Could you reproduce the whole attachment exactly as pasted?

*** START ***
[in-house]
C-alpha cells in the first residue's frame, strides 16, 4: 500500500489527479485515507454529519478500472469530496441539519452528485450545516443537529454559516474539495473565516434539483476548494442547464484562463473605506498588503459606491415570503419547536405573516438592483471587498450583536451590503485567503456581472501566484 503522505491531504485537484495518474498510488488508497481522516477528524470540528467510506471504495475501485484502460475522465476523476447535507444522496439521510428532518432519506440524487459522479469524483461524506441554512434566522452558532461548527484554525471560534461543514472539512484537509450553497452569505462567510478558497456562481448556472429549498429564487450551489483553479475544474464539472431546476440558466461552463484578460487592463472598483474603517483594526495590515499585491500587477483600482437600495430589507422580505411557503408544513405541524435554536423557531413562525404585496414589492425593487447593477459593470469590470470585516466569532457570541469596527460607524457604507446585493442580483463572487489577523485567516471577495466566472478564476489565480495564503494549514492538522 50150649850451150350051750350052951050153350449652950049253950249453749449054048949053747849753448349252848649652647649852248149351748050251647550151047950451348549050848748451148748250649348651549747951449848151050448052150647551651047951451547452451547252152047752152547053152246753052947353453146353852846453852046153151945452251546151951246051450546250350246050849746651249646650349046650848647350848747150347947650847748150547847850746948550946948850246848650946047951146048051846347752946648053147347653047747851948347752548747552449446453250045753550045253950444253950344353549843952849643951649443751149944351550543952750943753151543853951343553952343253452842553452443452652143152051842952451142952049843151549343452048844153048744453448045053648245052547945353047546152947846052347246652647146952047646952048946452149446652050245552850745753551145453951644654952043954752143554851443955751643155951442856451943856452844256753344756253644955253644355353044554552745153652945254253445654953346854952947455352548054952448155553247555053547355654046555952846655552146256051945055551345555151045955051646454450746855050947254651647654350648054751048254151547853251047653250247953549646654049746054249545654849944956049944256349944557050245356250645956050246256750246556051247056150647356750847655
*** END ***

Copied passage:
[in-house]
C-alpha cells in the first residue's frame, strides 16, 4: 500500500489527479485515507454529519478500472469530496441539519452528485450545516443537529454559516474539495473565516434539483476548494442547464484562463473605506498588503459606491415570503419547536405573516438592483471587498450583536451590503485567503456581472501566484 503522505491531504485537484495518474498510488488508497481522516477528524470540528467510506471504495475501485484502460475522465476523476447535507444522496439521510428532518432519506440524487459522479469524483461524506441554512434566522452558532461548527484554525471560534461543514472539512484537509450553497452569505462567510478558497456562481448556472429549498429564487450551489483553479475544474464539472431546476440558466461552463484578460487592463472598483474603517483594526495590515499585491500587477483600482437600495430589507422580505411557503408544513405541524435554536423557531413562525404585496414589492425593487447593477459593470469590470470585516466569532457570541469596527460607524457604507446585493442580483463572487489577523485567516471577495466566472478564476489565480495564503494549514492538522 50150649850451150350051750350052951050153350449652950049253950249453749449054048949053747849753448349252848649652647649852248149351748050251647550151047950451348549050848748451148748250649348651549747951449848151050448052150647551651047951451547452451547252152047752152547053152246753052947353453146353852846453852046153151945452251546151951246051450546250350246050849746651249646650349046650848647350848747150347947650847748150547847850746948550946948850246848650946047951146048051846347752946648053147347653047747851948347752548747552449446453250045753550045253950444253950344353549843952849643951649443751149944351550543952750943753151543853951343553952343253452842553452443452652143152051842952451142952049843151549343452048844153048744453448045053648245052547945353047546152947846052347246652647146952047646952048946452149446652050245552850745753551145453951644654952043954752143554851443955751643155951442856451943856452844256753344756253644955253644355353044554552745153652945254253445654953346854952947455352548054952448155553247555053547355654046555952846655552146256051945055551345555151045955051646454450746855050947254651647654350648054751048254151547853251047653250247953549646654049746054249545654849944956049944256349944557050245356250645956050246256750246556051247056150647356750847655